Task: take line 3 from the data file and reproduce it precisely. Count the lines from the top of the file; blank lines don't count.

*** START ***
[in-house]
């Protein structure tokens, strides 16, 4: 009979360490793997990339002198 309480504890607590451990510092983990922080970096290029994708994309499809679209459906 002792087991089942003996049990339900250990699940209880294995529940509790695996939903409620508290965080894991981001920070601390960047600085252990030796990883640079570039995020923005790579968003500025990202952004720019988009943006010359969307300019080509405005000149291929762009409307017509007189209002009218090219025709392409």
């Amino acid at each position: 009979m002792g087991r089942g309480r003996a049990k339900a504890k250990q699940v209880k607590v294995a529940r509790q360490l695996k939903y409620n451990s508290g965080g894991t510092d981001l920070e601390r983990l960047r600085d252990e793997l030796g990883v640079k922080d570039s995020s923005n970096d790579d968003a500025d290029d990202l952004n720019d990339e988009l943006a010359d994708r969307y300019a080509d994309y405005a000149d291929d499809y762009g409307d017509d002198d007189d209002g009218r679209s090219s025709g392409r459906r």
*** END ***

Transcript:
């Amino acid at each position: 009979m002792g087991r089942g309480r003996a049990k339900a504890k250990q699940v209880k607590v294995a529940r509790q360490l695996k939903y409620n451990s508290g965080g894991t510092d981001l920070e601390r983990l960047r600085d252990e793997l030796g990883v640079k922080d570039s995020s923005n970096d790579d968003a500025d290029d990202l952004n720019d990339e988009l943006a010359d994708r969307y300019a080509d994309y405005a000149d291929d499809y762009g409307d017509d002198d007189d209002g009218r679209s090219s025709g392409r459906r």